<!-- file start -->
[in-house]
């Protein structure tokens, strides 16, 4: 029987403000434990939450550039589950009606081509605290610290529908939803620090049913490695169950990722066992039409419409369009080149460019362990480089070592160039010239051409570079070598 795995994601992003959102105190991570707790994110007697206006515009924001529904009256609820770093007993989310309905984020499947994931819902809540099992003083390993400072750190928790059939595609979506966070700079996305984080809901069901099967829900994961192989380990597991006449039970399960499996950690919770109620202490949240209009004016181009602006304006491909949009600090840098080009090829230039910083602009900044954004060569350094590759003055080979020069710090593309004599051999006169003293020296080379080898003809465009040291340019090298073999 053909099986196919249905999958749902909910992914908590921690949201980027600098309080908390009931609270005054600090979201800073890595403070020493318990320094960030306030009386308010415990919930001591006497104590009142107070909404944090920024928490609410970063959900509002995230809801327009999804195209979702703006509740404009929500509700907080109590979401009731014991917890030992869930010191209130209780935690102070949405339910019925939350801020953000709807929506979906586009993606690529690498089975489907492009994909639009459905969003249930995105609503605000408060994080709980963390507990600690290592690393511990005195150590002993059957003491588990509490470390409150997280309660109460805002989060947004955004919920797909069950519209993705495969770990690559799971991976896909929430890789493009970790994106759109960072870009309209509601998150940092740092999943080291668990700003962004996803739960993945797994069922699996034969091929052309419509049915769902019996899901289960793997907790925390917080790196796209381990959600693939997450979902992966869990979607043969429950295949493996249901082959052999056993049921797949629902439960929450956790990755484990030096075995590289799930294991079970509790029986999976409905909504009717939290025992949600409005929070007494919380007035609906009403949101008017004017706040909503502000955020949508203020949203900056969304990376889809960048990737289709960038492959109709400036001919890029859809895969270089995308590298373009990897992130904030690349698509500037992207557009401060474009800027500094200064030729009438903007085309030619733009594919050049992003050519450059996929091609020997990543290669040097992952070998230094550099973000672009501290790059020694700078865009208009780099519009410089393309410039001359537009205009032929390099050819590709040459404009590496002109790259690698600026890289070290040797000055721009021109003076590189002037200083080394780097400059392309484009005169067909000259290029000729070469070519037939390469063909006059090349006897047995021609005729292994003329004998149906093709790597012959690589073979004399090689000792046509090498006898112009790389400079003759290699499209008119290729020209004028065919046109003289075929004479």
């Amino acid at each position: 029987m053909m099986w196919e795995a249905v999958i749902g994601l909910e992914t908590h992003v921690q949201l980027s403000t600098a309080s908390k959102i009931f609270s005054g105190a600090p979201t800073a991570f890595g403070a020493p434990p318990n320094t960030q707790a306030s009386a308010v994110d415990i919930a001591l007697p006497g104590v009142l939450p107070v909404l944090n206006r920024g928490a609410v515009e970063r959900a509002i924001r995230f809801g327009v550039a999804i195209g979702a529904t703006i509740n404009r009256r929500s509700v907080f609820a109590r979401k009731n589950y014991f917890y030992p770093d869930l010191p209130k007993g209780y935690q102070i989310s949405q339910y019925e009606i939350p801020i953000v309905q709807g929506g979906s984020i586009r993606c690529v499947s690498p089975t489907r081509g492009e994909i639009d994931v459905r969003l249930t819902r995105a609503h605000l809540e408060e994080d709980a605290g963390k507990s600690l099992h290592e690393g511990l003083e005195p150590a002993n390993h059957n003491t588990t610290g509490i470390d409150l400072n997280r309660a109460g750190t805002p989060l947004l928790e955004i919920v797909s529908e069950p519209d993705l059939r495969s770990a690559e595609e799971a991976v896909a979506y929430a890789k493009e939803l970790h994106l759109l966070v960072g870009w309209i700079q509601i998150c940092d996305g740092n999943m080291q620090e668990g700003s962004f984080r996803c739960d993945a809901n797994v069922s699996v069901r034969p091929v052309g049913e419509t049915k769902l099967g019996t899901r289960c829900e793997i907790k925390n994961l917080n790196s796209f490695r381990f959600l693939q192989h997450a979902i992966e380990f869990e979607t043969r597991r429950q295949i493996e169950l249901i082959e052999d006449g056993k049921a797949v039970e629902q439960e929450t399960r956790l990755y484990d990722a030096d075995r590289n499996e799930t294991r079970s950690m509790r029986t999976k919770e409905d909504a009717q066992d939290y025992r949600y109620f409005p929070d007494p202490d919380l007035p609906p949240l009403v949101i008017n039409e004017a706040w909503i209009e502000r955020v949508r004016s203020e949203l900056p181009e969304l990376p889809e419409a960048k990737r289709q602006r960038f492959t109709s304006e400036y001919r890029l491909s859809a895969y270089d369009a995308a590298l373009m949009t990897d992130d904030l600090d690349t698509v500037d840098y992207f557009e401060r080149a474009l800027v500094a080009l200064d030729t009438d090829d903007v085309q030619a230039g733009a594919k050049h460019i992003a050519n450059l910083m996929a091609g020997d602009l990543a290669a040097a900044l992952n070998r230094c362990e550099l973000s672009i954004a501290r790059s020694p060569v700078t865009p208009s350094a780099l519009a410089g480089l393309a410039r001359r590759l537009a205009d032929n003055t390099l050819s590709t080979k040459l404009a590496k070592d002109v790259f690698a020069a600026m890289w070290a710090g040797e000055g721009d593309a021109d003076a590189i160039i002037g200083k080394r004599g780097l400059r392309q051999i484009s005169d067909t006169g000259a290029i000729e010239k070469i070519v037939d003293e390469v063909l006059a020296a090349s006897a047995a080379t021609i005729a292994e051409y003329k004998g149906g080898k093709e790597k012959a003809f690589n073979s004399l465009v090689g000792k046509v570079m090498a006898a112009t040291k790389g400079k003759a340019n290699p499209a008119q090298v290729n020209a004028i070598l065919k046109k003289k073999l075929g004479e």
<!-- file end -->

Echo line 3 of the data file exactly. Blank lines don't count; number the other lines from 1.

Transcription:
């Amino acid at each position: 029987m053909m099986w196919e795995a249905v999958i749902g994601l909910e992914t908590h992003v921690q949201l980027s403000t600098a309080s908390k959102i009931f609270s005054g105190a600090p979201t800073a991570f890595g403070a020493p434990p318990n320094t960030q707790a306030s009386a308010v994110d415990i919930a001591l007697p006497g104590v009142l939450p107070v909404l944090n206006r920024g928490a609410v515009e970063r959900a509002i924001r995230f809801g327009v550039a999804i195209g979702a529904t703006i509740n404009r009256r929500s509700v907080f609820a109590r979401k009731n589950y014991f917890y030992p770093d869930l010191p209130k007993g209780y935690q102070i989310s949405q339910y019925e009606i939350p801020i953000v309905q709807g929506g979906s984020i586009r993606c690529v499947s690498p089975t489907r081509g492009e994909i639009d994931v459905r969003l249930t819902r995105a609503h605000l809540e408060e994080d709980a605290g963390k507990s600690l099992h290592e690393g511990l003083e005195p150590a002993n390993h059957n003491t588990t610290g509490i470390d409150l400072n997280r309660a109460g750190t805002p989060l947004l928790e955004i919920v797909s529908e069950p519209d993705l059939r495969s770990a690559e595609e799971a991976v896909a979506y929430a890789k493009e939803l970790h994106l759109l966070v960072g870009w309209i700079q509601i998150c940092d996305g740092n999943m080291q620090e668990g700003s962004f984080r996803c739960d993945a809901n797994v069922s699996v069901r034969p091929v052309g049913e419509t049915k769902l099967g019996t899901r289960c829900e793997i907790k925390n994961l917080n790196s796209f490695r381990f959600l693939q192989h997450a979902i992966e380990f869990e979607t043969r597991r429950q295949i493996e169950l249901i082959e052999d006449g056993k049921a797949v039970e629902q439960e929450t399960r956790l990755y484990d990722a030096d075995r590289n499996e799930t294991r079970s950690m509790r029986t999976k919770e409905d909504a009717q066992d939290y025992r949600y109620f409005p929070d007494p202490d919380l007035p609906p949240l009403v949101i008017n039409e004017a706040w909503i209009e502000r955020v949508r004016s203020e949203l900056p181009e969304l990376p889809e419409a960048k990737r289709q602006r960038f492959t109709s304006e400036y001919r890029l491909s859809a895969y270089d369009a995308a590298l373009m949009t990897d992130d904030l600090d690349t698509v500037d840098y992207f557009e401060r080149a474009l800027v500094a080009l200064d030729t009438d090829d903007v085309q030619a230039g733009a594919k050049h460019i992003a050519n450059l910083m996929a091609g020997d602009l990543a290669a040097a900044l992952n070998r230094c362990e550099l973000s672009i954004a501290r790059s020694p060569v700078t865009p208009s350094a780099l519009a410089g480089l393309a410039r001359r590759l537009a205009d032929n003055t390099l050819s590709t080979k040459l404009a590496k070592d002109v790259f690698a020069a600026m890289w070290a710090g040797e000055g721009d593309a021109d003076a590189i160039i002037g200083k080394r004599g780097l400059r392309q051999i484009s005169d067909t006169g000259a290029i000729e010239k070469i070519v037939d003293e390469v063909l006059a020296a090349s006897a047995a080379t021609i005729a292994e051409y003329k004998g149906g080898k093709e790597k012959a003809f690589n073979s004399l465009v090689g000792k046509v570079m090498a006898a112009t040291k790389g400079k003759a340019n290699p499209a008119q090298v290729n020209a004028i070598l065919k046109k003289k073999l075929g004479e």